Behind the Okinawa Summit
Stockton, Jim, Earth Island Journal
At the end of July, the globalized economic elite that brought you the World Trade Organization (WTO) plan to reconvene in Okinawa, Japan's poorest and most militarized prefecture. It is Tokyo's turn to host the biannual Economic Summit of the Group of Eight (G8). While their agenda is yet to be announced, one can safely assume that the global economizers will be discussing the impending entry of China into the WTO and perhaps such issues as cyber-terrorism and nuclear weapon proliferation.
The stage is set for an Asian version of last November's "Battle in Seattle." Given the demonstrations against the World Bank and International Monetary Fund that rocked Washington DC in April, one might expect Japan to host the G8 Summit in a high-security venue such as the Osaka castle. Instead, the G8 decision-makers are holding Economic Summit 2000 on the humid, tropical island of Okinawa.
Okinawa, a small island midway between Japan and Taiwan, is embroiled in one of the world's longest series of popular protests over US military presence. Massive anti-US protests have raged since 1995, when three US Marines raped a 12-year-old girl.
Keystone of the Pacific
After the Allied victory in WW2, large portions of Okinawa were occupied by US military. The former Kingdom of the Ryukyu Islands offered the deep ports needed for battleships and nuclear submarines. Okinawa's prime location -- astride sea-lanes carrying oil from the Middle East and cargo from the Northeast Asian economic powerhouses -- explains why the US Pacific Command calls the region "the keystone of the Pacific."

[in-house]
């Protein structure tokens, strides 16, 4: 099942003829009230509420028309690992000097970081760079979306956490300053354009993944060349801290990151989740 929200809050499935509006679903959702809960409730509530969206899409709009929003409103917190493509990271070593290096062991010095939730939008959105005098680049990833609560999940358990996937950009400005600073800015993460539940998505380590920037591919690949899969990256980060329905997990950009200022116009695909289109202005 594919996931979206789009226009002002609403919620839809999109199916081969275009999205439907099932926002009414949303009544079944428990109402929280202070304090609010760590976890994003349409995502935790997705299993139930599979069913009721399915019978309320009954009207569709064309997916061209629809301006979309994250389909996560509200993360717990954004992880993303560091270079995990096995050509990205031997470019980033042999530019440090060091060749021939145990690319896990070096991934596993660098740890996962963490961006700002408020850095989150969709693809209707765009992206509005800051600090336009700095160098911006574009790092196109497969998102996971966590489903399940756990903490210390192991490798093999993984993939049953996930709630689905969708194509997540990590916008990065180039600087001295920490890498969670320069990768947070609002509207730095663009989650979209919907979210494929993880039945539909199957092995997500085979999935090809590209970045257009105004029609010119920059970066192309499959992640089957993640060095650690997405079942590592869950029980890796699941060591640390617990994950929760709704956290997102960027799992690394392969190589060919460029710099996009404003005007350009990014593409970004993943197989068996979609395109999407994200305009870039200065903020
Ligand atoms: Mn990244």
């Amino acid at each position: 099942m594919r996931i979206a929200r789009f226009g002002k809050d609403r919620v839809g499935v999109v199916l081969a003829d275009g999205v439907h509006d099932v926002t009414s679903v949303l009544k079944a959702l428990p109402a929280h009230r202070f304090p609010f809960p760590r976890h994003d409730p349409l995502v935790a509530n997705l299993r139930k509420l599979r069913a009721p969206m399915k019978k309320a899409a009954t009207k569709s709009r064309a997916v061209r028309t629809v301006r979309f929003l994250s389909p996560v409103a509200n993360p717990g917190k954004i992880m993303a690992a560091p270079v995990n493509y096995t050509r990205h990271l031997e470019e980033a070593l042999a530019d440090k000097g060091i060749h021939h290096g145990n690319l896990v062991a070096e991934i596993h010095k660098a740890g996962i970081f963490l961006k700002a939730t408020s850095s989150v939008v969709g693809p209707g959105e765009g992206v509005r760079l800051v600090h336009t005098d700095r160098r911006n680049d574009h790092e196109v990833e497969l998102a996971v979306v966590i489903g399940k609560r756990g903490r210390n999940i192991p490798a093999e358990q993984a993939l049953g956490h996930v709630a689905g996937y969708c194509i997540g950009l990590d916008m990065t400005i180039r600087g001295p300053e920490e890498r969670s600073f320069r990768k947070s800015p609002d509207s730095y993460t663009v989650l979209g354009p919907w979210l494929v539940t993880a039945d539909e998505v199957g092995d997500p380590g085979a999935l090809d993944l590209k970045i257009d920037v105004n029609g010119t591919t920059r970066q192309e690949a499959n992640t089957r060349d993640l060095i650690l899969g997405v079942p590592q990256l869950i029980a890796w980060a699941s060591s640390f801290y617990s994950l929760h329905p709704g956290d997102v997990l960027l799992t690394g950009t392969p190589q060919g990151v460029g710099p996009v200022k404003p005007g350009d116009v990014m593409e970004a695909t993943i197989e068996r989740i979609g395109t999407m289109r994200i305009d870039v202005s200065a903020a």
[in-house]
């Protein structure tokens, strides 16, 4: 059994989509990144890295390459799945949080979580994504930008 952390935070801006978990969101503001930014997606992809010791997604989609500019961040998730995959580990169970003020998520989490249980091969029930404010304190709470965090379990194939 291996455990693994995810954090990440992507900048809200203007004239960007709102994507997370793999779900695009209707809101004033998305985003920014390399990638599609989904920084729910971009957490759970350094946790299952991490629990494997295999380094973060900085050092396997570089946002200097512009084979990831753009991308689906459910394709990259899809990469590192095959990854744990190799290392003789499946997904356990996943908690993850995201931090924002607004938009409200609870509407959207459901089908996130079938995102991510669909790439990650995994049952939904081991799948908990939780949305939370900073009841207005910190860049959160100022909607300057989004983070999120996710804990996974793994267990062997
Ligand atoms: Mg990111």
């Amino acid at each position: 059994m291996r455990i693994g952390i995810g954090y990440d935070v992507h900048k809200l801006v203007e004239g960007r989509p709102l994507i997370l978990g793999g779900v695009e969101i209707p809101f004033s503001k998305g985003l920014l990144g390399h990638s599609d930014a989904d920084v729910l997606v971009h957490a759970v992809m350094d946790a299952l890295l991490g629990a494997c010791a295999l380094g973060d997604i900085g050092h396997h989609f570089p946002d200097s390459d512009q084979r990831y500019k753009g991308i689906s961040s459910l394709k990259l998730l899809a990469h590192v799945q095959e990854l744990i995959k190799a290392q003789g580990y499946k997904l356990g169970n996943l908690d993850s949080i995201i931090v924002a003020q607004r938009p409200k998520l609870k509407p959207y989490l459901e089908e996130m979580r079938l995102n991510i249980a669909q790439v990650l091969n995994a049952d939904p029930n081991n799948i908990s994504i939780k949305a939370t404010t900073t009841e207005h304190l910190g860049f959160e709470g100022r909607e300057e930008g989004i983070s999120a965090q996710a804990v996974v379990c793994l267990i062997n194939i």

The loss of Clark Air Force Base and Subic Naval Base in the Philippines forced the Pentagon to search for new strongholds in the region. Today, 75 percent of the US military presence in Japan is deployed on Okinawa.
In addition to suffering a constant barrage of air traffic from military helicopters, jet fighters, and bombers, Okinawans also play reluctant hosts to US Marine Low-Intensity Conflict training facilities and bombing ranges (where US forces recently admitted to the "mistake" of testing artillery shells tipped with depleted uranium).
In recent years, Okinawa's anti-US protests have grown to include the Land Owners' Movement, teachers' unions, women's groups, students, politicians, intellectuals and the religious community. In a 1995 plebiscite, a majority of islanders voted to reduce the US military presence. Much of the anger has focused on the US-controlled Futenma Air Base, located in central Okinawa, close to some 20 schools. The base includes a golf course for military officers built atop a centuries-old burial ground. The US promised to return this land to the Okinawans but subsequently added the condition that no land would be returned until a replacement facility was built.
Tokyo planners, blind to the environmental consequences, announced plans to relocate the Futenma helicopter base to a new facility to be constructed offshore on a coral reef in a protected bay in the coastal district of Henoko. In 1998, this region was declared a top-priority area whose "natural environment should be strictly protected."
The Henoko coast's subtropical Yambaru forests are home to the rare Okinawa Rail, Pryer's Woodpecker, yamagame (mountain turtle, a designated National Treasure), the karasubato (crow pigeon) and the near-extinct kinobori-tokage (tree-climbing lizard). …